The gist was that the Allies were planning for the worst, and their original occupation orders and rules of engagement included some pretty harsh counter-measures. Public execuations, for example, not only were in the playbook, but actually happened, including of a 16 and 17 year old pair accused of recording and transmitting U.S. troop movements (to whom?!).
Very quickly, within months, in both Germany and Japan, it turned out that such orders were not required to keep the peace, and a process of scaling back the authority of individual unit commanders to dispense justice was curtailed.
In passing, the author contrasts this with what happened in Iraq, where our side was convinced we'd be treated as liberators, and, just perhaps, [ed: I'm mentioning this crime, not mention in the article] crimes like looting were virtually ignored, rather than some sort of deadly penalty enforced.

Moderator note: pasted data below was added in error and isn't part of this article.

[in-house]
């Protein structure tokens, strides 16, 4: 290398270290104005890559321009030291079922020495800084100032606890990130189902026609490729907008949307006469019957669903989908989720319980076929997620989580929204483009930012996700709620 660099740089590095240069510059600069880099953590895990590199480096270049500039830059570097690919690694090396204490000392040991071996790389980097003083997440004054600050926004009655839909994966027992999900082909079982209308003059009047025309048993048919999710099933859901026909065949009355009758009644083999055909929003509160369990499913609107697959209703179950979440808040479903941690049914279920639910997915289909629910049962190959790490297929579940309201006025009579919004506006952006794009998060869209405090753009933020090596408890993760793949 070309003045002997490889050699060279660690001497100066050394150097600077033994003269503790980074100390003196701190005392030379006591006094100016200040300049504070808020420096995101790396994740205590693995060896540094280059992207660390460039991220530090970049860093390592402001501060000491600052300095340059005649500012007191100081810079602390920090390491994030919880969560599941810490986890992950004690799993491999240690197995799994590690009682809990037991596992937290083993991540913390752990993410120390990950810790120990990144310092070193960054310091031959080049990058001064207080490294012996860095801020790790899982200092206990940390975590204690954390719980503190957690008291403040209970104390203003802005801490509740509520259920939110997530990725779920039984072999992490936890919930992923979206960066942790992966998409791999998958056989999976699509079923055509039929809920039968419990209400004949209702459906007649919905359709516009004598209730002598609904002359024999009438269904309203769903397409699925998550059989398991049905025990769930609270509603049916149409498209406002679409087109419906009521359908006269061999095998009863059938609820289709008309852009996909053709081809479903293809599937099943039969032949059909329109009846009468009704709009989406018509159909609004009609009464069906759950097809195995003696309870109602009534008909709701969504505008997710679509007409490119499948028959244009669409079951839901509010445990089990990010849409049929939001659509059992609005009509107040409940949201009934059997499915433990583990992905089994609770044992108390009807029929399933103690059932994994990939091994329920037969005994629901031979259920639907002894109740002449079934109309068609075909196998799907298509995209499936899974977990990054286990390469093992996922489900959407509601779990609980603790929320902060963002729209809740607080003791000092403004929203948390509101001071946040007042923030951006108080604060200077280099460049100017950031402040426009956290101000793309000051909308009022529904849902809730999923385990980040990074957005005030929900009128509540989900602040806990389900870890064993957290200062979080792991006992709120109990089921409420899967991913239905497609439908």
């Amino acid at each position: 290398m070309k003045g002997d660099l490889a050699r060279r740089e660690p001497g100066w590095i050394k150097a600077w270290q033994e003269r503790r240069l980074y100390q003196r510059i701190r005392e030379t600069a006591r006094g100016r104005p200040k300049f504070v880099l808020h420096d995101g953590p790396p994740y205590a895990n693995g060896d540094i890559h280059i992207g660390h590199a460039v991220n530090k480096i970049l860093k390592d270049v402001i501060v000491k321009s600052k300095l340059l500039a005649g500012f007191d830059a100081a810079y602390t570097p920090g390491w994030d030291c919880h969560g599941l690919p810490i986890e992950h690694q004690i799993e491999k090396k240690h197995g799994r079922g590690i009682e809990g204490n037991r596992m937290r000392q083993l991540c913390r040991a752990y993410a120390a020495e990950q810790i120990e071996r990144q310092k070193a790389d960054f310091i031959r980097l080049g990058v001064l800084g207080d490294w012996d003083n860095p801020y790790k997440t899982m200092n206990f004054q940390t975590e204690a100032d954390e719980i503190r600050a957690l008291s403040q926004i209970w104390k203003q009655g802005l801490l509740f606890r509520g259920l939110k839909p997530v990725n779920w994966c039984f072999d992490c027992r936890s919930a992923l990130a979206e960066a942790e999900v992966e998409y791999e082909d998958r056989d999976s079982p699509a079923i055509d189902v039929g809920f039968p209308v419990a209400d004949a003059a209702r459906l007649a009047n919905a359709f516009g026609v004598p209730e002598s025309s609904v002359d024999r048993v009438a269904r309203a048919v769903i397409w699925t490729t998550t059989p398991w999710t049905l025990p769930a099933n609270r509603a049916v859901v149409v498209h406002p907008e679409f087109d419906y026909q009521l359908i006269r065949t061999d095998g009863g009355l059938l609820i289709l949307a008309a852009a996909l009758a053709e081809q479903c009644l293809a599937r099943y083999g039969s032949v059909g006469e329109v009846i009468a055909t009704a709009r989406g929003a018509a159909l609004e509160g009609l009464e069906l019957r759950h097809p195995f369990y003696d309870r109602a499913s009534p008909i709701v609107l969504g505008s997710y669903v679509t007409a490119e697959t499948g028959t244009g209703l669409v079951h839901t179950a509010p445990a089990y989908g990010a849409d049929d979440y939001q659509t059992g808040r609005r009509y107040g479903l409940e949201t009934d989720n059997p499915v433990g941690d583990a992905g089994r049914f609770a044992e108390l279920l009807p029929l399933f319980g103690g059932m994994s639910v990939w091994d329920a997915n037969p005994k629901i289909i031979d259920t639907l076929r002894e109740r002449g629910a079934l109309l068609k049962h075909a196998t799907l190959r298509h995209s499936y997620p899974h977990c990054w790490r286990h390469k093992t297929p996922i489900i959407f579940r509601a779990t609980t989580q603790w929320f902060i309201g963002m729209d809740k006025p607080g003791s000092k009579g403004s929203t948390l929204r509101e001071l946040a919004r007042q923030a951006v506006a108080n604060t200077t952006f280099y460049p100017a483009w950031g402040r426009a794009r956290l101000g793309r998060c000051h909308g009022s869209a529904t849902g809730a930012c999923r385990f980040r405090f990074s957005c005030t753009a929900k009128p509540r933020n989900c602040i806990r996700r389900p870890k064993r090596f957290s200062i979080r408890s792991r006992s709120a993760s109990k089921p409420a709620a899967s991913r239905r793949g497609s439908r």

The article doesn't mention that the Bush administration put incompetent lackeys in charge of Iraq, while the same can't be said for Truman, Eisenhower and MacArthur's actions in WWII. That never helped, and it would be nice to see Bush spend some years in jail just for that.
Still, it seems like a good basis for arguing the Bush administration was too nice after the invasion, principally, of course, because they thought they were the best things ever, and figured everyone else shared the same view.
Melissa Willard-Foster, "Planning the Peace and Ending the Surrender: Deterrence in the Allied Occuptions of Germany and Japan" Journal of Interdisciplinary History XI.1 (2009) 33-56